June 3, 2008
Anatomy of a Yeast Infection
I'm currently taking prerequisite classes in order to get into nursing school. I've banged out the basic fundamentals, Anatomy & Physiology I & II and Microbiology. I love what I'm studying and I now have a much more detailed understanding of some of my problems.
As you know, lately I've been plagued by yeast infections. They are just the worst. When you're already so fragile down there, it's the most unwanted visitor. Unfortunately, I know why Mr. Yeast took up residence in my snapdragon.
I've been under a lot of stress, from my job, from my loved ones, from my body and one of the best parts about being a woman is your body really wears the signs of stress. About 2 months ago, I started getting this horrible, painful, cystic acne. (That REALLY helped with my stress!) I tried being more active in my skin care routine, but I could not get it to clear up on my own.
I made an appointment with my dermatologist and he reminded me that the last time I came in with a serious case of pizza face was 2 years ago when I switched jobs and bought a new home. Clearly, stress related. My doctor decided to put me on the same antibiotic he had given me then.
Here is the first problem: there are many possible microorganisms that are colonizing my face and causing the breakout. The best treatment would be an antibiotic with a small range, targeting the specific cause of the acne and leaving other naturally occurring bacteria alone. That's really not done in dermatology. The common practice is to give the patient an antibiotic with a wide range. Hopefully, this medication will wipe out the problem. Meanwhile, because the drug has a wide range, it also kills off other important naturally occurring bacteria in your body.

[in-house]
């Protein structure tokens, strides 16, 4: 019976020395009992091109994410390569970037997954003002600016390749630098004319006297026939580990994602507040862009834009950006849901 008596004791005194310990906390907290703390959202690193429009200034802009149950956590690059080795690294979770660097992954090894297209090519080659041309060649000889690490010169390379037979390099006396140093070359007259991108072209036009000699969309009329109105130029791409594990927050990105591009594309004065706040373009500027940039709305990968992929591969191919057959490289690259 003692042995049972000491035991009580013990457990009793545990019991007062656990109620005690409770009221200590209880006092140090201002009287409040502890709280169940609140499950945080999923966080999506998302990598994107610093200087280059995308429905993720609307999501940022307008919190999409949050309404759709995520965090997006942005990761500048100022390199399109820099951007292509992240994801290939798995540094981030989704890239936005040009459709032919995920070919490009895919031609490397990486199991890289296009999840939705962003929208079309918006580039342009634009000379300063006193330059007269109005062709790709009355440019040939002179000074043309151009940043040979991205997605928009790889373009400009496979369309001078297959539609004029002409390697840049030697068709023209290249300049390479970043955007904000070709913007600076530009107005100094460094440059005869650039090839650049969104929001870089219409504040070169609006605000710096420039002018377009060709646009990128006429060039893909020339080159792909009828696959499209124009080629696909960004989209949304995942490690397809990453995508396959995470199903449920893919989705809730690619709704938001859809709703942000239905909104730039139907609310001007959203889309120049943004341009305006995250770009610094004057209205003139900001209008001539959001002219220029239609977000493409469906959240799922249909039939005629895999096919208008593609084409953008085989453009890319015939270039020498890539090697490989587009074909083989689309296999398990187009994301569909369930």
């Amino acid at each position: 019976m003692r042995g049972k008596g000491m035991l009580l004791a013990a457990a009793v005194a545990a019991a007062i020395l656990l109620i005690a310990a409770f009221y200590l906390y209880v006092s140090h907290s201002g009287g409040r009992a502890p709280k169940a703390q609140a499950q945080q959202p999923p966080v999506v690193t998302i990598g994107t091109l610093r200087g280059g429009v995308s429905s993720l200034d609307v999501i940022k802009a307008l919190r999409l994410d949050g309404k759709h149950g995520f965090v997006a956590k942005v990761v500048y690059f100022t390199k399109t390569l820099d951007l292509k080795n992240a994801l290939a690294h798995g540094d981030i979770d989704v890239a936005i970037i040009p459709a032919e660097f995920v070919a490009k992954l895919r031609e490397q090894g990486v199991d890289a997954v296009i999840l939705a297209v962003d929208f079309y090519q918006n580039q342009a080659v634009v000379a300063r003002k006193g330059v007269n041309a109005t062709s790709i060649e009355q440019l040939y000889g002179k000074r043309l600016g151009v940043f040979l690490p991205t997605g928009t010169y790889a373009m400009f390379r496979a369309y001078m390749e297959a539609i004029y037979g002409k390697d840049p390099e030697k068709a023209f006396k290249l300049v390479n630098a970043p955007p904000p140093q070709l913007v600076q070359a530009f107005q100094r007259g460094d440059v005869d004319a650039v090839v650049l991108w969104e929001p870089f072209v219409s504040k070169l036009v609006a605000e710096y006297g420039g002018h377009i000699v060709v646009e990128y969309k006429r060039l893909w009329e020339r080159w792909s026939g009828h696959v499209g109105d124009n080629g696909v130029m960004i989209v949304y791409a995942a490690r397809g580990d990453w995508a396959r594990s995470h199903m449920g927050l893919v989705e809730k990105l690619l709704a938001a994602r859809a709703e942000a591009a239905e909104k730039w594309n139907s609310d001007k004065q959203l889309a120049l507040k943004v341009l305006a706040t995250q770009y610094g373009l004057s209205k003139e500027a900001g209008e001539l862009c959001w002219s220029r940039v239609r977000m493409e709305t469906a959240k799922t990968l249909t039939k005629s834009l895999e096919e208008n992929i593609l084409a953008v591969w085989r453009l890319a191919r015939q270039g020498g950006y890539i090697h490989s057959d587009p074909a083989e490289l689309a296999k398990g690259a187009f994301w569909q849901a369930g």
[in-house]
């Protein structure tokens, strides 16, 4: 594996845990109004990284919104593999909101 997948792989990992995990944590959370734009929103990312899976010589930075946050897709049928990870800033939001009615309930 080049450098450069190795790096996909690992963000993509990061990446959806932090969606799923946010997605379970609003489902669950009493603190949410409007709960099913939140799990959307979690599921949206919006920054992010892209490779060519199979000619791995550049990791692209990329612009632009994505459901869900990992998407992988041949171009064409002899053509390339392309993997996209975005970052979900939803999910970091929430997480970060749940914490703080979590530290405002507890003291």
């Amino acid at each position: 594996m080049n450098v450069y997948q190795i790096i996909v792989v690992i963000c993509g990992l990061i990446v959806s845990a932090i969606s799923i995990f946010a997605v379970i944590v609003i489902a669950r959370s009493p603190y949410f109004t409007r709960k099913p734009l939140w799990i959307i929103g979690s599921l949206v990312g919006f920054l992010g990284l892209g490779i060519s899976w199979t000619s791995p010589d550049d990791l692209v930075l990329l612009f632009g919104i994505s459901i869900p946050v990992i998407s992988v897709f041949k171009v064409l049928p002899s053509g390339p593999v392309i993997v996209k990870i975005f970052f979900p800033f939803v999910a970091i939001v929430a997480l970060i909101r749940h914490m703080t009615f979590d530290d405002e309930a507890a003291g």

That's how we come to yeast. Everyone has yeast in their snizes all the time, but your body keeps it under control. There is a daily struggle between good bacteria that protects your body and bad bacteria that can be potentially harmful. A course of antibiotics can wipe out the good bacteria in your honey pot. Yeast is an opportunistic bacteria. It seizes the opportunity when the bodies defenses are low and multiplies like there's no tomorrow.
With a more specific antibiotic, this problem may not occur. There are also prescription medications that can be taken in conjunction with a course of antibiotics like Nistatin or even Diflucan every 3 days for full duration of the medication. Yogurt and Acidophilus can help too.
I thought after the first treatment of Diflucan, I would be clear, but just a few days later the yeast infection I had was so much worse. I strongly advise asking any doctor that prescribes you antibiotics to ask for a medication to protect your body during the course of treatment.